Many people are often unaware of what happens in the early stages of a criminal case. Instead, they are focused on the trial itself. However, the initial appearances may set the groundwork for a successful defense of the charges or make it clear to the prosecutor that they have their own risk in taking a case forward to the jury.
The main issue that underlies all pre-trial proceedings is whether the state has the probable cause necessary to proceed with the charges. While the state does not need evidence beyond a reasonable doubt to file charges, it must have probable cause, which is defined as a reasonable belief that a crime was committed by the defendant. The court will make the prosecutor show evidence that allows it to conclude that there is probable cause. If not, the charges may be dismissed.
The Criminal Complaint in a Case
The prosecution will begin its case by filing a criminal complaint against the defendant. The complaint would include:
- A statement of the charges filed against the defendant
- The minimum and maximum punishment for each of the offenses
- The facts that lead law enforcement to have probable cause to believe a crime was committed
Probable cause is not a very high standard. The prosecution just needs to have a believable account of their story that could justify their own contentions that the defendant committed a crime.
The Initial Appearance in Front of a Judge
The defendant will then make an initial appearance in front of the judge. If the defendant is facing a misdemeanor charge, the judge will make a determination on the spot whether there is probable cause to move forward by reading the facts of the complaint at the bench.
The situation is different if the defendant is charged with a felony. Then, they will get an additional layer of due process called a preliminary hearing. The defendant must take the preliminary hearing seriously because it is almost like a mini-trial. The sides may call witnesses and present evidence to bear upon whether there is probable cause.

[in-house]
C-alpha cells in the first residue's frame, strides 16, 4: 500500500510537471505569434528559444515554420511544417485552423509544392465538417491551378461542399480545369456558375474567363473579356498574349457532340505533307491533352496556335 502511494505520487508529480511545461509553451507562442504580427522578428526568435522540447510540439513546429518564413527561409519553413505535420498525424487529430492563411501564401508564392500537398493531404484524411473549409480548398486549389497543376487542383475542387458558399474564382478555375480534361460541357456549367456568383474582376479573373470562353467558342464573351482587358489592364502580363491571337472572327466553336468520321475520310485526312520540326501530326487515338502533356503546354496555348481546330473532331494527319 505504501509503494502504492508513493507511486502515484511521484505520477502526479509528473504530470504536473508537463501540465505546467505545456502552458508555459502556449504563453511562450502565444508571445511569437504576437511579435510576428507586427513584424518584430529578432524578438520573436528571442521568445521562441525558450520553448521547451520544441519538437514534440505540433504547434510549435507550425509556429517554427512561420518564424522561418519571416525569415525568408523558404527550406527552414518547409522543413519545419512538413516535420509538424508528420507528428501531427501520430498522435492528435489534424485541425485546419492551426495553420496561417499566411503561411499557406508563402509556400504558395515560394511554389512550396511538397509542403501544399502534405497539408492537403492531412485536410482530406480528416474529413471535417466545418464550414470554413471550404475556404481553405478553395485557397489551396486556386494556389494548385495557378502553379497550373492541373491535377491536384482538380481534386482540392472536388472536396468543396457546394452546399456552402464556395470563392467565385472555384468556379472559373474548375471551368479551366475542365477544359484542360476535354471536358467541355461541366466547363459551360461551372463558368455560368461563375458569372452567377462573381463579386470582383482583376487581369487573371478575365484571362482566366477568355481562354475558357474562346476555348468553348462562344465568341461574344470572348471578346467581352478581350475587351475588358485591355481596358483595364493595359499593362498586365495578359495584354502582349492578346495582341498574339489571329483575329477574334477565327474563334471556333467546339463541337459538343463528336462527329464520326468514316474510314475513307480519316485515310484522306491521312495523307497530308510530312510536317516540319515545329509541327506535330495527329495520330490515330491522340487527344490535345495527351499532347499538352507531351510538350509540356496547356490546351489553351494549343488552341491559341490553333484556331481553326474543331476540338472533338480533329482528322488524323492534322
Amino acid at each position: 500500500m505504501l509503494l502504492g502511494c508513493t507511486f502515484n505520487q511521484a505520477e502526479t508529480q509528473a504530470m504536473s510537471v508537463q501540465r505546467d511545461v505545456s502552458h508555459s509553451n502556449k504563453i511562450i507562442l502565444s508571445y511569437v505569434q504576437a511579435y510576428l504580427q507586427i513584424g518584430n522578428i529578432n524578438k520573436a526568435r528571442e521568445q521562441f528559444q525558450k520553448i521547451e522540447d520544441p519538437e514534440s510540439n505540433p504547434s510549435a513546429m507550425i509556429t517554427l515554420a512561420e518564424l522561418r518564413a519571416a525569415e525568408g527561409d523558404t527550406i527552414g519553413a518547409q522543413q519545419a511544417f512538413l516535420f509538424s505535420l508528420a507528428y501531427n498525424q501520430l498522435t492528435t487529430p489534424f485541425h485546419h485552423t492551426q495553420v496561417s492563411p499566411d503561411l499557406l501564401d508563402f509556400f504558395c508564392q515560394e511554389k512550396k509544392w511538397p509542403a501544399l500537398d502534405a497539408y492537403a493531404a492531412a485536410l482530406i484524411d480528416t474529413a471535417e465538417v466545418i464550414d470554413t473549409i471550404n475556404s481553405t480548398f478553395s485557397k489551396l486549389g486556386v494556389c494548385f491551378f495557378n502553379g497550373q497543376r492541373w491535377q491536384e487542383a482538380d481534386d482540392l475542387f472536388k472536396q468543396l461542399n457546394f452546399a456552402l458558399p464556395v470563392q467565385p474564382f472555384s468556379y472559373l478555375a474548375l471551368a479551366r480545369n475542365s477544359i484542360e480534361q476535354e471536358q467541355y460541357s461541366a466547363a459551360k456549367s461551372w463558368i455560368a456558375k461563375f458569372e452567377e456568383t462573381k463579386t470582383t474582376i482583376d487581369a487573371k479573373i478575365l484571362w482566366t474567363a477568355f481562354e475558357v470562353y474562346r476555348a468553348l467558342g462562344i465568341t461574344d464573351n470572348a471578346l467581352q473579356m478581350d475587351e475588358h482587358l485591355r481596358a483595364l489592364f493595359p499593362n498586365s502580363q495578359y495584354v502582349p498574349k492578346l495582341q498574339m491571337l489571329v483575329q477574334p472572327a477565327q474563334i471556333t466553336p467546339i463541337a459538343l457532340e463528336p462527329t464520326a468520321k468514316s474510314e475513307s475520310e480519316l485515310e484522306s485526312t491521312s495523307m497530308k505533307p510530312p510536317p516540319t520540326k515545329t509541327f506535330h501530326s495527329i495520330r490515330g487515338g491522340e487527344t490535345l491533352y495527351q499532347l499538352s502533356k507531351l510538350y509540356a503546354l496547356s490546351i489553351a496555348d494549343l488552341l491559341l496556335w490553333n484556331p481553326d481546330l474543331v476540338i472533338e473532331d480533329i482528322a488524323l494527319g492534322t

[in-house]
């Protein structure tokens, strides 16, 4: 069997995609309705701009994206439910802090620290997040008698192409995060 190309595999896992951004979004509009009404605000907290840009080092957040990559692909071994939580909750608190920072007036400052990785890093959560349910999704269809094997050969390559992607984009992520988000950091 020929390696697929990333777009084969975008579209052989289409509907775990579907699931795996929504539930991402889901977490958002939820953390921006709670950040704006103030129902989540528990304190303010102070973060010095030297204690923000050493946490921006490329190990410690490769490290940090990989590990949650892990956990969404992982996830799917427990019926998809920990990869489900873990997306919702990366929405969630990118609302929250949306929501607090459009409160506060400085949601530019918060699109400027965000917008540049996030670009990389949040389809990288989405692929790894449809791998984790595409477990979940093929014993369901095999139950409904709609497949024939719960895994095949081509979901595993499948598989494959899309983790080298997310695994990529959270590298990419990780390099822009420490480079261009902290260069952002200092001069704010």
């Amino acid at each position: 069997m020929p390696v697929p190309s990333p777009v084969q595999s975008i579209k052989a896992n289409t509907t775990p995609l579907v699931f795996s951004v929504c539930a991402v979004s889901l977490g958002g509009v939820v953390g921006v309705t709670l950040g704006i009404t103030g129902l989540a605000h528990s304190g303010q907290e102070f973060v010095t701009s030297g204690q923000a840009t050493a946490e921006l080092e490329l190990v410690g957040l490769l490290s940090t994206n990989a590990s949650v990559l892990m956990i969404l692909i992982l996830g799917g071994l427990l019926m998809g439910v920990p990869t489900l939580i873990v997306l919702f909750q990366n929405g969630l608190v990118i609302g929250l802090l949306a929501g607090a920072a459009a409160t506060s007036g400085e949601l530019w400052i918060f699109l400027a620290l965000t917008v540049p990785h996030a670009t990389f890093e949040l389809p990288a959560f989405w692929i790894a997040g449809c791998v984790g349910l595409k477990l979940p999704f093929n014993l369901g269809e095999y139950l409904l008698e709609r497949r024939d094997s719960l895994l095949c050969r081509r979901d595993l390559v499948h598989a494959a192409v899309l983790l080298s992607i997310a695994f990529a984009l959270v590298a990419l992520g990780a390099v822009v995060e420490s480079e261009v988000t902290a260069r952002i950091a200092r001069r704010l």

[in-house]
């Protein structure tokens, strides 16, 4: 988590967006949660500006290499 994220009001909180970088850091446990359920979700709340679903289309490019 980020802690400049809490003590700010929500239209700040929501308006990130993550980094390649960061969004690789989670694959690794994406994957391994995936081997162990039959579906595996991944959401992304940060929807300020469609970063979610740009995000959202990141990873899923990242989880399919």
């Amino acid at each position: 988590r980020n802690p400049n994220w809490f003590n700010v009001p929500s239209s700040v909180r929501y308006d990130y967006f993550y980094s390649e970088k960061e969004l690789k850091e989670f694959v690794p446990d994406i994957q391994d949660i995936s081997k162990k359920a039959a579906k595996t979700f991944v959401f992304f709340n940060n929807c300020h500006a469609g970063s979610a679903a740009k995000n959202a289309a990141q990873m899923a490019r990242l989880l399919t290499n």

The government will at least call a law enforcement officer, and the defense will get a chance to question them. The defendant will also get to call their own witnesses to show that there is no probable cause. The judge is not supposed to consider the merits of each side at this point. All they are to do is weigh whether there is probable cause to go forward. They just need to determine whether the government has made a plausible showing of its case. It is a possibility that some of the more serious charges against the defendant could be dismissed at this point.
You Should Have an Attorney Accompany You to the Preliminary Hearing
Even if the prosecution must meet a lower standard for the case to go forward, there is every reason for the defense to expend all effort at the preliminary hearing. This is the defense’s first chance to poke holes in the prosecution’s case in front of the judge. If the prosecutor has a bad day in court, they will need to consider whether to move forward and the possibility of dismissing some or all of the charges. They may be more inclined to agree to a favorable plea deal, so they can still win a conviction and move on from the case.
The defendant will enter their plea once the judge has determined that there is probable cause. If they are charged with a misdemeanor, the plea will be entered the first time that they are in front of the judge. If the defense wants to challenge the sufficiency of the probable cause, they must do so before they enter the plea. Once they have made their plea in court, the case will move forward to the next stages.
Not every charge may survive the probable cause hearing. The judge may decide to dismiss some or all of the charges. After the hearing has concluded, the prosecution must file an information that lists all the remaining charges. At that point, the defendant will enter their plea with the court.
You Can Begin to Weaken the Prosecution’s Case at a Preliminary Hearing
A defendant should have an experienced criminal defense attorney working for them by the time that they appear in court for the first time. The initial appearance in front of the judge will send a message to the court. If the defendant shows up with an experienced attorney, it will show the prosecutor that they are serious about defending the charges. Both the defense and the prosecutor may bring in evidence that would not be allowed at trial that bears upon the issue of probable cause. At this point, your lawyer needs to be familiar enough with your case to present evidence, meaning that they have already had time to work. Therefore, you should call an experienced lawyer right after you have been charged, so they can begin to prepare for the early stages of the case.
Those who appear on their own behalf may appear to be weaker and less knowledgeable. One can be certain that the judge is taking notes and making mental impressions based on what they see and hear. You can be certain that the prosecutor will have done their homework and is ready for the initial appearances.
Call an Appleton Criminal Defense Attorney
If you have been charged with a crime, it is crucial to immediately contact and hire a criminal defense attorney. There is much more than just your freedom on the line. The experienced attorneys at Hogan Eickhoff will work hard on your behalf to achieve the best legal outcome. We are available whenever you call us. You can message us online or contact us at (920) 450-9800 to schedule a free initial consultation. We provide dedicated legal representation with compassion and empathy when it seems like most of the world is aligned against you.